A hospital building disaster in Kashgar city in western China’s Xinjiang region may have resulted in more casualties than previously believed, with sources saying Thursday that dozens may have died.
Earlier this week, police in Kashgar had reported no deaths and only 10 injuries from the collapse of scaffolding when workers were constructing a multistory extension at the City Number One Hospital in Yawagh district.
But a source told RFA’s Uyghur Service on Thursday that he had received information indicating that at least 70 people may have been crushed under the weight of the falling debris and that less than half of them were rescued in the initial relief efforts.
The source also included several photos, purportedly from the scene of the collapse, that appear to have been taken with a cell phone.
“Seventy to 80 people” may have been hit by the falling debris, the source said in an email.
According to “friend” at the hospital, only 25 people were rescued immediately, according to the source. It is not known whether subsequent rescue efforts had saved more lives.
Another source from Xinjiang told RFA in an email that initial unconfirmed reports had put the death toll at 40.
Earlier this week, representatives of the hospital refused to confirm or deny that there were fatalities, saying only that the scaffoldings gave way due to “strong winds.”
Residents had said earlier that up to eight people may have been killed and more than 20 others injured—most of whom were patients at the hospital, caregivers, and visitors—when the scaffoldings came crashing down from the building where 10 of 20 stories had been completed.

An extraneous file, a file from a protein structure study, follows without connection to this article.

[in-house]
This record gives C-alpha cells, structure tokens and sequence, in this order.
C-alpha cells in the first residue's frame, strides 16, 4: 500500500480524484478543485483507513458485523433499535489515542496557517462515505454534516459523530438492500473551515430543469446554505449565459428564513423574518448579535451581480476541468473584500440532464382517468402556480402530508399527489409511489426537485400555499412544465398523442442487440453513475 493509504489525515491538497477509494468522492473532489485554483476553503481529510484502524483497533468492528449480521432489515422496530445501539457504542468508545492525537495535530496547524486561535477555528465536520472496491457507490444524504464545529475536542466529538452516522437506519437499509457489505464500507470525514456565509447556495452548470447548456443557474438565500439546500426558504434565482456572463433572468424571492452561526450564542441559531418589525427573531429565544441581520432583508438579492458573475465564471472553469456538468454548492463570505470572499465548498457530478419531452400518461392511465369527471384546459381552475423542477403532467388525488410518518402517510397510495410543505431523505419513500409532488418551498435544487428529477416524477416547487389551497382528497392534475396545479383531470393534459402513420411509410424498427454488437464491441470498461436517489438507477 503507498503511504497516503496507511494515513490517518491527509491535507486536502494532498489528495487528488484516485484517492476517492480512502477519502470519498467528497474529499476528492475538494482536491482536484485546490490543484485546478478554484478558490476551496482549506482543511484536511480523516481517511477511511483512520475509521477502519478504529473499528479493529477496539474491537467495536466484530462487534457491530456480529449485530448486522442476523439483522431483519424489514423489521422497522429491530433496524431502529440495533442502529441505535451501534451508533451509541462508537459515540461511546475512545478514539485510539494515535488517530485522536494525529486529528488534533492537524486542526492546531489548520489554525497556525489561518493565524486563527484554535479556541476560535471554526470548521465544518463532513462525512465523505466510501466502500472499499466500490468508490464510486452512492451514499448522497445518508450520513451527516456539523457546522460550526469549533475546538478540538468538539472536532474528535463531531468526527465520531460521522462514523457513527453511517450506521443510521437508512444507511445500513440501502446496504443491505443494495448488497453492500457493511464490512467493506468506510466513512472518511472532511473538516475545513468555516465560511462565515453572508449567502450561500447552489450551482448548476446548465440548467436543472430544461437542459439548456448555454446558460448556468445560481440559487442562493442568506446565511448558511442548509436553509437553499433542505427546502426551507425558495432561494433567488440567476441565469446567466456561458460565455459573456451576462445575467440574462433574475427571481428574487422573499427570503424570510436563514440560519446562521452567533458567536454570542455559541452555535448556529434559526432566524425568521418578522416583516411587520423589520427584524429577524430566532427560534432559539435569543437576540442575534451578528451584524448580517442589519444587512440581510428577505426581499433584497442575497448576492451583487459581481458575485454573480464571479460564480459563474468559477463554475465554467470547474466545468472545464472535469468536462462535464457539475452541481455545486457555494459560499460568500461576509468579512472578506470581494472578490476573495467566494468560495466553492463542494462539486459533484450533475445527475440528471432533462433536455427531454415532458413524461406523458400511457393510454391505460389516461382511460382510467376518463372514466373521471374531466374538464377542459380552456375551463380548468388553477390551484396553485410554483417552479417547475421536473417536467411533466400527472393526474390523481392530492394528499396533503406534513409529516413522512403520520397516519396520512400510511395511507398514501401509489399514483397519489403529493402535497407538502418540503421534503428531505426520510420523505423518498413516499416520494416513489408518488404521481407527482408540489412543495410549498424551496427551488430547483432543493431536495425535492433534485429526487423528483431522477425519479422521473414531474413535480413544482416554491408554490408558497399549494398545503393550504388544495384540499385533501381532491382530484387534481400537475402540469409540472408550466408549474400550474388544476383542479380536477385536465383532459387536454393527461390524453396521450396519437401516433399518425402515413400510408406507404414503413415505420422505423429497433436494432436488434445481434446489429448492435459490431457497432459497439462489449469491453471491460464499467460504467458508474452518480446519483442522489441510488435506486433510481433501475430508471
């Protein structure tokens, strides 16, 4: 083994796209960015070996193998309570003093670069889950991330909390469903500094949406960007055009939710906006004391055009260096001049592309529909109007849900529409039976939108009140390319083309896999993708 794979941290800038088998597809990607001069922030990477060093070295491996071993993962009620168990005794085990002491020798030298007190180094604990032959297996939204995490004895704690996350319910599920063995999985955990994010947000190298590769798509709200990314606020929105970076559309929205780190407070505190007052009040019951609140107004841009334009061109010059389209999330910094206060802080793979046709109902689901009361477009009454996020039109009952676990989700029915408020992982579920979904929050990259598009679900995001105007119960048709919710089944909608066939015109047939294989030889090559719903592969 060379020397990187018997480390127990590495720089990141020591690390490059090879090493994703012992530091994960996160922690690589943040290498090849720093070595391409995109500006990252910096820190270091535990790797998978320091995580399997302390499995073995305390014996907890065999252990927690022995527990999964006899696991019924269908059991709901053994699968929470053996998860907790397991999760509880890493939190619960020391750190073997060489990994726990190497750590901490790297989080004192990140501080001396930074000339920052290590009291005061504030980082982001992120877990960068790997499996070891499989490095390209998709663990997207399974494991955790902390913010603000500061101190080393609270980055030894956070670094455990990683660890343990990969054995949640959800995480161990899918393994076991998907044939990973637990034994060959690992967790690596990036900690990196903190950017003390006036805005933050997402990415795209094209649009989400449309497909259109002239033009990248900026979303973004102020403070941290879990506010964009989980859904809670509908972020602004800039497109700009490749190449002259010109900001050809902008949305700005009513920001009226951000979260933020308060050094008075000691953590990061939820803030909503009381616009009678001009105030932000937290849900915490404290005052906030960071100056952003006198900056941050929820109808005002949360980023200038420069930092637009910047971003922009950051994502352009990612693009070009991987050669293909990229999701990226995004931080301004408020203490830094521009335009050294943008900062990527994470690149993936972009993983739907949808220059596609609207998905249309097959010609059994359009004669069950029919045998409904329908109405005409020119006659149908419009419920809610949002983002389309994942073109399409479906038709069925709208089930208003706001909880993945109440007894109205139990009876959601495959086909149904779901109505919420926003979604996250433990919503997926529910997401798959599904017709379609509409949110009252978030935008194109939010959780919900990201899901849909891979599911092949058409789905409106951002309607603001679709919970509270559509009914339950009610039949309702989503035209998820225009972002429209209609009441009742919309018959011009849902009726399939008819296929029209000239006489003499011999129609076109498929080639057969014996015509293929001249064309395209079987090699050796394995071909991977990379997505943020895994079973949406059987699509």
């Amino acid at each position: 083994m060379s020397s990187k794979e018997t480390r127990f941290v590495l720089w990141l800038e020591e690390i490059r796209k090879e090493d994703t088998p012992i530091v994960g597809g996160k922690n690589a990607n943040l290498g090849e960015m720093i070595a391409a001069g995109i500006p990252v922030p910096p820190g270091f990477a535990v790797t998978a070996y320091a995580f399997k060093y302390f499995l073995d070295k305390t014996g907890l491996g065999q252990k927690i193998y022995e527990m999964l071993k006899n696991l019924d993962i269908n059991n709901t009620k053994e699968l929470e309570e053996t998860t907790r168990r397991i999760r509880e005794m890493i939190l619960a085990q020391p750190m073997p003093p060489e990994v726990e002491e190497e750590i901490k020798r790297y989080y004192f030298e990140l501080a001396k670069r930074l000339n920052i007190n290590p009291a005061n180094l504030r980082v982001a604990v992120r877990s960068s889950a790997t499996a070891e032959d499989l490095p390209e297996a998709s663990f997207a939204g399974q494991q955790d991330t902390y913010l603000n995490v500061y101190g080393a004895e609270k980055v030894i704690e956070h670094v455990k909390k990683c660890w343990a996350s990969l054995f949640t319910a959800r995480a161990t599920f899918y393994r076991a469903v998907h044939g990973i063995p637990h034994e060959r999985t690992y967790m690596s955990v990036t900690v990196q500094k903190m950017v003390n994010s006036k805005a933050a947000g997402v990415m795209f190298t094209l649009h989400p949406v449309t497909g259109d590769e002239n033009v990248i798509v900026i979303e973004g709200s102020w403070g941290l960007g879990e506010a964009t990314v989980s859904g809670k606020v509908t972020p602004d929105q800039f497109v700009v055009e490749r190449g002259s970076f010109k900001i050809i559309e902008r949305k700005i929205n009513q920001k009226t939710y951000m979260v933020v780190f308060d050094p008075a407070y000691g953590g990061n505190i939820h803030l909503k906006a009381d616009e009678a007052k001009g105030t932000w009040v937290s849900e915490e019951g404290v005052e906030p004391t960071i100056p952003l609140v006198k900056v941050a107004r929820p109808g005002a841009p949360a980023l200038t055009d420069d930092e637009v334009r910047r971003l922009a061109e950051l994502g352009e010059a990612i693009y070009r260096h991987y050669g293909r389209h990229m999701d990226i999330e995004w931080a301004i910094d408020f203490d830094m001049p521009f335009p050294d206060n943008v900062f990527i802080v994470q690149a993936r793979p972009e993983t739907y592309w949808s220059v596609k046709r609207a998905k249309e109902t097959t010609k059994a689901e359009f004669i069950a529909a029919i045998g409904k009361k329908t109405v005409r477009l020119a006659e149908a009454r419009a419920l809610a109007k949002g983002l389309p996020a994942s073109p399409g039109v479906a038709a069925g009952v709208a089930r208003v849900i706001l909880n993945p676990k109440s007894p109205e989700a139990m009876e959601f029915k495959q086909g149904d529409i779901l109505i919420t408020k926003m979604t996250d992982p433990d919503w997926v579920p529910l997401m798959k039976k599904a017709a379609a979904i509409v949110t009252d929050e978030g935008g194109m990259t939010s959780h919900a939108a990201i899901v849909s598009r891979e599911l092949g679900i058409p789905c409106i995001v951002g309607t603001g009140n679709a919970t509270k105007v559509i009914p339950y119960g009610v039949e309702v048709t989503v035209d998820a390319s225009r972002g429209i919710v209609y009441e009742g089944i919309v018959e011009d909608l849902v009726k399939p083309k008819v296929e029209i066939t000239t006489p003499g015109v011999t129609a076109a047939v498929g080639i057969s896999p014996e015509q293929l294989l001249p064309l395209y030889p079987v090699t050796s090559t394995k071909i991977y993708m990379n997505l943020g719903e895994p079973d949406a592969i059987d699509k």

They said that the hospital “prevented visitors for two days after the mishap,” and that “information was restricted following warnings from police and officials.”
The incident had gone unreported for more than two weeks in Xinjiang, where information is tightly controlled amid persistent tensions between ethnic minority Muslim Uyghurs and majority Han Chinese.
A resident told RFA on Wednesday that news of the accident had been strictly blocked because the construction company working on the building was Chinese-owned and based outside of the region, leading authorities to fear that the information could stoke ethnic tensions in predominantly Uyghur Kashgar.
Other sources in the region said that the company was likely Chinese-owned because it is rare for Uyghur firms to win construction contracts of such magnitude.
Local police refused to confirm the name of the company or its owner while discussing details of the incident.
Reported by Shohret Hoshur for RFA's Uyghur Service. Translated by Shohret Hoshur. Written in English by Joshua Lipes.